Differentiation means tailoring instruction to meet individual needs. Whether teachers differentiate content, process, products, or the learning environment, the use of ongoing assessment and flexible grouping makes this a successful approach to instruction.
At its most basic level, differentiation consists of the efforts of teachers to respond to variance among learners in the classroom. Whenever a teacher reaches out to an individual or small group to vary his or her teaching in order to create the best learning experience possible, that teacher is differentiating instruction.
Tomlinson, Carol Ann. "What is differentiated instruction?" Reading Rockets. Version Article 263. WETA, n.d. Web. 23 Mar. 2012. <www.readingrockets.org/article/263/>.
One method to differentiate one's instruction is by incorporating the use of manipulatives in the classroom.
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Manipulatives have been used in the classroom for years. Teachers understand that manipulatives provide a concrete foundation for learning abstract ideas. However, it can be challenging at times to implement the use of manipulatives into your classroom's daily routine. Consider the following when planning a lesson that will require the use of manipulatives:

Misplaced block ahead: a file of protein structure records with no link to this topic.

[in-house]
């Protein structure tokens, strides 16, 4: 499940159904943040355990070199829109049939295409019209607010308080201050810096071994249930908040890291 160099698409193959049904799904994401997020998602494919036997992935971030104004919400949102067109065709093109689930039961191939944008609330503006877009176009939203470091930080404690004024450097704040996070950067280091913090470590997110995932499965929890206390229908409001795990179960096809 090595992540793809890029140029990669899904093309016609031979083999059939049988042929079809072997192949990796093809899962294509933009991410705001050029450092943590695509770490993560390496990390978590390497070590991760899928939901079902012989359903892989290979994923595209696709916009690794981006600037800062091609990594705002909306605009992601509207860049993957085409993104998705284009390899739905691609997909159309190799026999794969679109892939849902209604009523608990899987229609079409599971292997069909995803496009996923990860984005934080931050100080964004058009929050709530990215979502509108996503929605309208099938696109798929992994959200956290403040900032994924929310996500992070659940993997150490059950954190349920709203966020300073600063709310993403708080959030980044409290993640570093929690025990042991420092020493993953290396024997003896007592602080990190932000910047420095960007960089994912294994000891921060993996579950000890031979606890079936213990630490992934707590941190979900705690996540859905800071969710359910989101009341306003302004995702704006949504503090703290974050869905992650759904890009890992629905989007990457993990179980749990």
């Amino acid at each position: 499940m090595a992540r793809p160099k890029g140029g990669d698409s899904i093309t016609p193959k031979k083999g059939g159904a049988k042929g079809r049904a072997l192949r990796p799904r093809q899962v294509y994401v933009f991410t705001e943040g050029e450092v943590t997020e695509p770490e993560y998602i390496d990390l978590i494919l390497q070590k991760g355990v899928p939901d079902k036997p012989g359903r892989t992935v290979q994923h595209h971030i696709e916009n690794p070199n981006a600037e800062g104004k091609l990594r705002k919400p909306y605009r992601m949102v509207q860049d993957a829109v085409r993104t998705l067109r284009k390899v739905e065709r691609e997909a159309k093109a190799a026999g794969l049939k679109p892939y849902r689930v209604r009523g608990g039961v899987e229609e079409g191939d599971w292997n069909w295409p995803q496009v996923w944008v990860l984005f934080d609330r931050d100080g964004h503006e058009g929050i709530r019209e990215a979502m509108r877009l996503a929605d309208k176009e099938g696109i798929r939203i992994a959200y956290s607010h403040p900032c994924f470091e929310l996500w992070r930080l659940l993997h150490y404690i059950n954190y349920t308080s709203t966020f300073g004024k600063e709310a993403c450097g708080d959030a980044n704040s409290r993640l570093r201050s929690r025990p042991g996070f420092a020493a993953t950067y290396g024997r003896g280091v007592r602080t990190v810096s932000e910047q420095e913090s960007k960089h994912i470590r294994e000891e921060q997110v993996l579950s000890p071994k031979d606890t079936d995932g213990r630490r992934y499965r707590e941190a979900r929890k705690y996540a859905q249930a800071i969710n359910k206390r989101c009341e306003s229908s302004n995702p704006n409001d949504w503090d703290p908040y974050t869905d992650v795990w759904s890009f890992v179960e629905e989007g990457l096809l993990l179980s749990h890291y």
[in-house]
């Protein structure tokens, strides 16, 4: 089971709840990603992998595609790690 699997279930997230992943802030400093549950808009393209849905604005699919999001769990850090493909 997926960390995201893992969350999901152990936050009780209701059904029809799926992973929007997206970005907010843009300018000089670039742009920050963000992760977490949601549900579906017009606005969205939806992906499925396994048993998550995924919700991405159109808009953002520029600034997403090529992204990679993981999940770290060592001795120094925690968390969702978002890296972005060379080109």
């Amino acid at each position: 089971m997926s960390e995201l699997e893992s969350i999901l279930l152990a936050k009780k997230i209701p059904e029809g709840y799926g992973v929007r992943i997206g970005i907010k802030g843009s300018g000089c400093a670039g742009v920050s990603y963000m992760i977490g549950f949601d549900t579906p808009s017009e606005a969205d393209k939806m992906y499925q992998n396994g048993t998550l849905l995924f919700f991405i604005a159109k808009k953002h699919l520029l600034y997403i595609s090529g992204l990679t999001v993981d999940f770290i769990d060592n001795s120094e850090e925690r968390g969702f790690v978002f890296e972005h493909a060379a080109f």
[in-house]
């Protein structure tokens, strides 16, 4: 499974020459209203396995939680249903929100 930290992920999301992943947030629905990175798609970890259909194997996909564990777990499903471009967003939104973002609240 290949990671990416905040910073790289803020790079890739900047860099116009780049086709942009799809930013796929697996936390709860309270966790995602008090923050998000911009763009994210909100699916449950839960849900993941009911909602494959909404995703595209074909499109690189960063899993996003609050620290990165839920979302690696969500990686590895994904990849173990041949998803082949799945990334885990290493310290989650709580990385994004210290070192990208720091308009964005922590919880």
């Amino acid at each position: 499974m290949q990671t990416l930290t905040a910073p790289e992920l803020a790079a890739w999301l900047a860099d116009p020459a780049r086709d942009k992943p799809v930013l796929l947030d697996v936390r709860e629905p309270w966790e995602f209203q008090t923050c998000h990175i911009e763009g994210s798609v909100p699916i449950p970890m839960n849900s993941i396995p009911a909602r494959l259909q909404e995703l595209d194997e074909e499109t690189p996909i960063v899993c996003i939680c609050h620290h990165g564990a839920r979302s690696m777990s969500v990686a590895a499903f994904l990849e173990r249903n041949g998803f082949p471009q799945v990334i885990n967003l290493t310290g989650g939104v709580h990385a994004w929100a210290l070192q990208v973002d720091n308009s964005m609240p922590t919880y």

1. Manipulatives have been chosen to support the lesson's objective.
2. Significant plans have been made to orient students to the manipulatives and corresponding classroom procedures.
3. The lesson involves active participation of each student.
4. The lesson plan includes procedures for evaluation that reflect an emphasis on the development of reasoning skills.
Ross, R., & Kurtz, R. (1993). Making manipulatives work: A strategy for success. The Arithmetic Teacher, 40(5), 254-257.
7 Musts for Using Manipulatives
You find them in classrooms across the nation — buckets of pattern blocks; trays of tiles and cubes; and collections of geoboards, tangrams, counters, and spinners. They've been touted as a way to help students learn math more easily. But many teachers still ask: Are manipulatives a fad? How do I fit them into my instruction? How often should I use them? How do I make sure students see them as learning tools, not toys? How can I communicate their value to parents? Are they useful for upper-grade students, too?
I've used manipulative materials at all levels for 30 years, and I'm convinced I can't — and shouldn't — teach without them. Here are my strategies:
Burns, M. (n.d.). 7 Musts for Using Manipulatives | Scholastic.com. Scholastic | Children's Books and Book Club | Scholastic.com. Retrieved March 26, 2012, from http://www.scholastic.com/teachers/article/7-musts-using-manipulatives-0